VoiceOver Home/Portable Studio

I’ve been making a modest living in voiceovers for the past two years. And recently I have been getting more and more requests to get my home studio together. As someone who travels frequently and who has nearly lost a couple of bookings by being out of town, I thought it would be wise to make sure I could take my home booth on the road, too. But, considering I’m not exactly making house-buying money yet, I can’t quite afford the industry standard equipment. So, with the aid of a fantastic book “Voice for Hire” by Randy Thomas and Peter Rofé and some solid, online research I have come up with a low-budget option that is so far proving to be quite effective.

A voiceover artist by the name of Steve Stone designed a portable booth that is a GREAT prototype. But at a hefty $1200 for the booth alone, not to mention the $1200 mic and other very expensive equipment, I knew I’d have to improvise another option. Here is my attempt:

Blue Snowball USB mic

On Stage desktop stand (you can use the one that came with the mic, but I prefer the height options of this one.)

Shure Pop filter

Sony Headphones (with soft cushioning ear pads for comfort and extra sound leakage protection)

Junque Trunk collapsible storage box (24″x15″x15″)

Acoustic foam

Duvatene (or some such similar heavyweight fabric)

Industrial, wide Velcro tape (to adhere fabric and acoustic foam.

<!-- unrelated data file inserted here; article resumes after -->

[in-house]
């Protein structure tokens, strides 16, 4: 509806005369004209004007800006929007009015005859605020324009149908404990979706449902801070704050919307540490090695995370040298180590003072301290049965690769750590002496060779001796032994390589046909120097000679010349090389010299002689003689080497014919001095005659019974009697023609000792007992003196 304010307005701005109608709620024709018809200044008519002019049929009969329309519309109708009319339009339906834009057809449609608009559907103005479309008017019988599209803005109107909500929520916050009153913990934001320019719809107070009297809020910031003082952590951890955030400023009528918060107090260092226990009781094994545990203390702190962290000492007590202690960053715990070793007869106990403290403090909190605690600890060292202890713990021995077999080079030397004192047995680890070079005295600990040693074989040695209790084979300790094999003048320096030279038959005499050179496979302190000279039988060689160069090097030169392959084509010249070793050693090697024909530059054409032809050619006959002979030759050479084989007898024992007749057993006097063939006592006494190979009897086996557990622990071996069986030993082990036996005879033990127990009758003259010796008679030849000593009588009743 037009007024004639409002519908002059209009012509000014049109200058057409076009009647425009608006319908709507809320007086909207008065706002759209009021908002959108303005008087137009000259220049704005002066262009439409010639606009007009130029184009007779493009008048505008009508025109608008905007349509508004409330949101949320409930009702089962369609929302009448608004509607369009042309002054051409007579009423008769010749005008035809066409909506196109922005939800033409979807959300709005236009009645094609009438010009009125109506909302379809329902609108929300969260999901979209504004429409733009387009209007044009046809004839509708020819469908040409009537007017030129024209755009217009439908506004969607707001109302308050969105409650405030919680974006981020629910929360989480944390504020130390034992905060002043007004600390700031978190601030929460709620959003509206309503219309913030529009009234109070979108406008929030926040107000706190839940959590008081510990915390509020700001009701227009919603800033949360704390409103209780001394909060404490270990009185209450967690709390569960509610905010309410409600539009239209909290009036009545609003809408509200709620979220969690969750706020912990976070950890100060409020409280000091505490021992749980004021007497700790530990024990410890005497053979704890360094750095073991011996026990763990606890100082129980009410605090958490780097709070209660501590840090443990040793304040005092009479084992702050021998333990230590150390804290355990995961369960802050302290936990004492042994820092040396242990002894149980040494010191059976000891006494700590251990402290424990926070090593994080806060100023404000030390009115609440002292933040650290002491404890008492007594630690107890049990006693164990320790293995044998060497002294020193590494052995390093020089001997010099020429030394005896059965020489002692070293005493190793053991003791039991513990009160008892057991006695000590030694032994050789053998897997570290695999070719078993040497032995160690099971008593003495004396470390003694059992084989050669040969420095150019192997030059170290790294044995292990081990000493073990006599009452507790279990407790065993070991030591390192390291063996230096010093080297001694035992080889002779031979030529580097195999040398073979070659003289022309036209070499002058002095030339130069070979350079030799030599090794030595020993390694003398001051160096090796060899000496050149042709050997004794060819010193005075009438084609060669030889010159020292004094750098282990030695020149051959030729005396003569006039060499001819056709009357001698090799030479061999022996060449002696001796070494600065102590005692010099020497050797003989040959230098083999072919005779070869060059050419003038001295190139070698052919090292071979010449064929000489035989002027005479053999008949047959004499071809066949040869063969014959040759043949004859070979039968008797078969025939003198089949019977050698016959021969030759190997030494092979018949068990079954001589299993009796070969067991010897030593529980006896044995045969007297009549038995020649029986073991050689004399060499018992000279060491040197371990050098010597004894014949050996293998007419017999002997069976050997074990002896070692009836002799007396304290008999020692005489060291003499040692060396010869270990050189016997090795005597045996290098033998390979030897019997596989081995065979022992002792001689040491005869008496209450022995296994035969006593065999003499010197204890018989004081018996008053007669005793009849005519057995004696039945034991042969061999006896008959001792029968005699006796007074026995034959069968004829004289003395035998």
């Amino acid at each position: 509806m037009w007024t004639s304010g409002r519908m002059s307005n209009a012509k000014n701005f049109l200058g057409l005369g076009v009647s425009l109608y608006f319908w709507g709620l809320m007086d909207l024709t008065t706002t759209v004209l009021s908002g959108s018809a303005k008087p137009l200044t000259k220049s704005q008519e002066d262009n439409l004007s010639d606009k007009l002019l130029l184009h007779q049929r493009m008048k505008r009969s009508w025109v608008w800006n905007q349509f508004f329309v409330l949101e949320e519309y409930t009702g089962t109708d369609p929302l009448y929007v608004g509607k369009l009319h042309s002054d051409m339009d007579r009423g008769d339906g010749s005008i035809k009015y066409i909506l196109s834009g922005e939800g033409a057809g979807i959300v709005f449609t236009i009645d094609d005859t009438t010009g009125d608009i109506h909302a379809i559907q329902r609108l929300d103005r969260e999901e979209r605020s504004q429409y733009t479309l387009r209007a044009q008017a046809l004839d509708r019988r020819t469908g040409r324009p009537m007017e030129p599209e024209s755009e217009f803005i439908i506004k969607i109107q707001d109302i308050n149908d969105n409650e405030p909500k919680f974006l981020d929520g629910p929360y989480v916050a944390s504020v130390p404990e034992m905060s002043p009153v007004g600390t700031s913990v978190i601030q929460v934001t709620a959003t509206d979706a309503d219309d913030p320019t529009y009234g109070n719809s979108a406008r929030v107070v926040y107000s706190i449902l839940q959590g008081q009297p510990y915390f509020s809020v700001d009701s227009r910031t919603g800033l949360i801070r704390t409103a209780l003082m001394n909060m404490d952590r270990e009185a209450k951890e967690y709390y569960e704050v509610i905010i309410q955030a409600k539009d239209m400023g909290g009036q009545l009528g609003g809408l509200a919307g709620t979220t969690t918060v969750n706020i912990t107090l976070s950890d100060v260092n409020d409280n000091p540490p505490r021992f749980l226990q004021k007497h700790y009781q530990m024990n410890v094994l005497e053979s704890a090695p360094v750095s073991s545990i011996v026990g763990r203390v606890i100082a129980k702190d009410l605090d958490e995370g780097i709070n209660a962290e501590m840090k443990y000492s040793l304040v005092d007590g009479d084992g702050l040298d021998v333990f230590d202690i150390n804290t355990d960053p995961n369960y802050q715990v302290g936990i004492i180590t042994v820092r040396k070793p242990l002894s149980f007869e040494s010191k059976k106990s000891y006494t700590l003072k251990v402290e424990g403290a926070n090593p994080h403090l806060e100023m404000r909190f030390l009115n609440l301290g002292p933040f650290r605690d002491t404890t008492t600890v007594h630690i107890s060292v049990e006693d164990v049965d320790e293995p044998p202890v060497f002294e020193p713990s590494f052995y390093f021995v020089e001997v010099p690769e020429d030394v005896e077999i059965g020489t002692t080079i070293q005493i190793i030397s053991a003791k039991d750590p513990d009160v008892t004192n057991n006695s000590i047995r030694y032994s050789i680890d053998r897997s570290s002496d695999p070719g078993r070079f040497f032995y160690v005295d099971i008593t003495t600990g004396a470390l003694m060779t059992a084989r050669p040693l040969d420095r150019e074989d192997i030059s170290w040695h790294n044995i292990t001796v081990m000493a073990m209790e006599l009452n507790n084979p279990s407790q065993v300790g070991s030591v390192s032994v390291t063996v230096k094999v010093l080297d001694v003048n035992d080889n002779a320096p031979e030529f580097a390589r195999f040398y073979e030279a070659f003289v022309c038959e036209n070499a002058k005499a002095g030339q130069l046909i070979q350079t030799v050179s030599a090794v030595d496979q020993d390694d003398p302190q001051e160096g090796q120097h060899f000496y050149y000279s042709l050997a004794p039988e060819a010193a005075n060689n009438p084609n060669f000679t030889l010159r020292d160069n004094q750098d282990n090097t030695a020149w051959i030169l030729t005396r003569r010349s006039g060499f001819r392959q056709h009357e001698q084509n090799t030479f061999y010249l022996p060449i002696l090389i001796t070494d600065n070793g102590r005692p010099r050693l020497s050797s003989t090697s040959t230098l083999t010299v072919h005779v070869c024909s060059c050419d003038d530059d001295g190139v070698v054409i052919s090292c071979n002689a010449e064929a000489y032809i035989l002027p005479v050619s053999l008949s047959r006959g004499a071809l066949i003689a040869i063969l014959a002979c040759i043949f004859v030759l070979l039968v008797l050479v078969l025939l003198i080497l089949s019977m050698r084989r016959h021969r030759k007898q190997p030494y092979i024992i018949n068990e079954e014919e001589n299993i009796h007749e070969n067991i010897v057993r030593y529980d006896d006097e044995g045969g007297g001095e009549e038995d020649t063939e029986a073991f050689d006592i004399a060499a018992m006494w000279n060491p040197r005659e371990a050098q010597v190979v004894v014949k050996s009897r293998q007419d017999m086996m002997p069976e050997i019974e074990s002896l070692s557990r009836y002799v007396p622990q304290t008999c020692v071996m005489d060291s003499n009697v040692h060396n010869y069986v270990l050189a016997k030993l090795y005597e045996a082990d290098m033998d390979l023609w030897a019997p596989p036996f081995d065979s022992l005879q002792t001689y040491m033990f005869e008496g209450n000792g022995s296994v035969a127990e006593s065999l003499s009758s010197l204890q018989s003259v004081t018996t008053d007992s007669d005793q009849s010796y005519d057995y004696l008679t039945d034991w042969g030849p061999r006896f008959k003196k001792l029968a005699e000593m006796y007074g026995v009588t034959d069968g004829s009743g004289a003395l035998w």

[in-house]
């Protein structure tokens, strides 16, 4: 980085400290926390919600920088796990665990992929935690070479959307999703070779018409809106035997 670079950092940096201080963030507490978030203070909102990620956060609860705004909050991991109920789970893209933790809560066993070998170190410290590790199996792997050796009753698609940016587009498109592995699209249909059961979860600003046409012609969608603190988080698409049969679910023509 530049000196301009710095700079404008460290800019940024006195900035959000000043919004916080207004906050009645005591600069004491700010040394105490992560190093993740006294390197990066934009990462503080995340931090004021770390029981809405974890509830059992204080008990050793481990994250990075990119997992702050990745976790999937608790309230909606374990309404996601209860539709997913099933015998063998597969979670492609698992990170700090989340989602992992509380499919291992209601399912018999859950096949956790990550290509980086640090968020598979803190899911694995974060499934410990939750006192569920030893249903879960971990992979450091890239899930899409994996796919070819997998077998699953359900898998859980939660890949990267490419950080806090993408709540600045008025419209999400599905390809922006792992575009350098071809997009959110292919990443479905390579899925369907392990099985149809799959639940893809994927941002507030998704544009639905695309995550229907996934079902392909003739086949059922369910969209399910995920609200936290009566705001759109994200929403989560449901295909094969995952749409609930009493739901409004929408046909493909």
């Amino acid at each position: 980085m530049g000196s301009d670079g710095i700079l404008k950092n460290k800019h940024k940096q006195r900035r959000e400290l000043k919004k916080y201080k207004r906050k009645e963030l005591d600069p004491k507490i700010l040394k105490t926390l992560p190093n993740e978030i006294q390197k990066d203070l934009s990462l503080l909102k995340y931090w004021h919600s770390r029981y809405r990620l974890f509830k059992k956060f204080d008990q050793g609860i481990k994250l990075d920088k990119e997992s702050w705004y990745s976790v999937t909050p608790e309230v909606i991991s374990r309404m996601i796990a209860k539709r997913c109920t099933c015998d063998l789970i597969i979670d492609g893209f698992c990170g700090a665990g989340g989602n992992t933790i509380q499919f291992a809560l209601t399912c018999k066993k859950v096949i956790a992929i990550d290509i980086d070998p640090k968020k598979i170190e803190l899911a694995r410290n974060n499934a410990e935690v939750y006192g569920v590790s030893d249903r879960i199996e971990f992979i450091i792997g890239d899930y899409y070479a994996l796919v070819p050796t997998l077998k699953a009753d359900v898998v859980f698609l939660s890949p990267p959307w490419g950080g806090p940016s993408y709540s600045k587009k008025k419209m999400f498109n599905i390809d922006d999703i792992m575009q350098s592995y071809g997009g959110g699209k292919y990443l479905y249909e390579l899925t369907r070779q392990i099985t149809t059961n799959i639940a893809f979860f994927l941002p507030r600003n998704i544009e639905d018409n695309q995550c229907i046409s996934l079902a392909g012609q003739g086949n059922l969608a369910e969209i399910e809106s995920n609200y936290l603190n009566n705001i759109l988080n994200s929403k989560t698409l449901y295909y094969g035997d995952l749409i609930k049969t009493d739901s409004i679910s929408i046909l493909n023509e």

Audacity Amadeus Pro audio recording/editing program

Fetch FTP provider

The whole thing cost me about $400.

You can save a little cash by using a free audio editing program, ditching the pop-filter and abandoning the headphones, but I don’t recommend it.

The Booth in action:

The Booth broken down and ready to be packed up (you can use space saver bags to shrink wrap the foam to make more room – but you’ll need a vacuum cleaner on your travels which may be tricky..)

I’m still searching for the perfect bag to carry it in. The whole lot weighs about 17lbs before being bagged up, so I’m looking for something lightweight. I currently carry it around in a great, wheelie, High Sierra suitcase, but sheesh! that bag weighs a tonne without anything in it let alone a voiceover booth!

The most expensive item on this list (besides the computer) is the mic. Which costs about $100 depending on where you get it. Everything else is under $40 a piece.

I’m still working out some of the kinks with the actual recordings and how each employer requires different vocal quality mixing (ie, some people like it when there’s more bass to my voice, other’s like it slightly modulated, almost robotic, etc, etc) but I’ve had great success with the mixer built into the Amadeus program. Although, I will say I have experienced latency (realtime delay in the headphones) which I hope to conquer soon!

I’ll keep you posted on any updates here. Especially when it comes to the tech side of things.


Voice for Hire By Randy Thomas and Peter Rofé

The Porta Booth

Steve Stone’s Booth in a Bag

About The NYC Actor

Angela Dee is a professional actress working in Film, Theatre, TV, Commercials and Voiceovers. She currently lives in New York. www.angeladee.com

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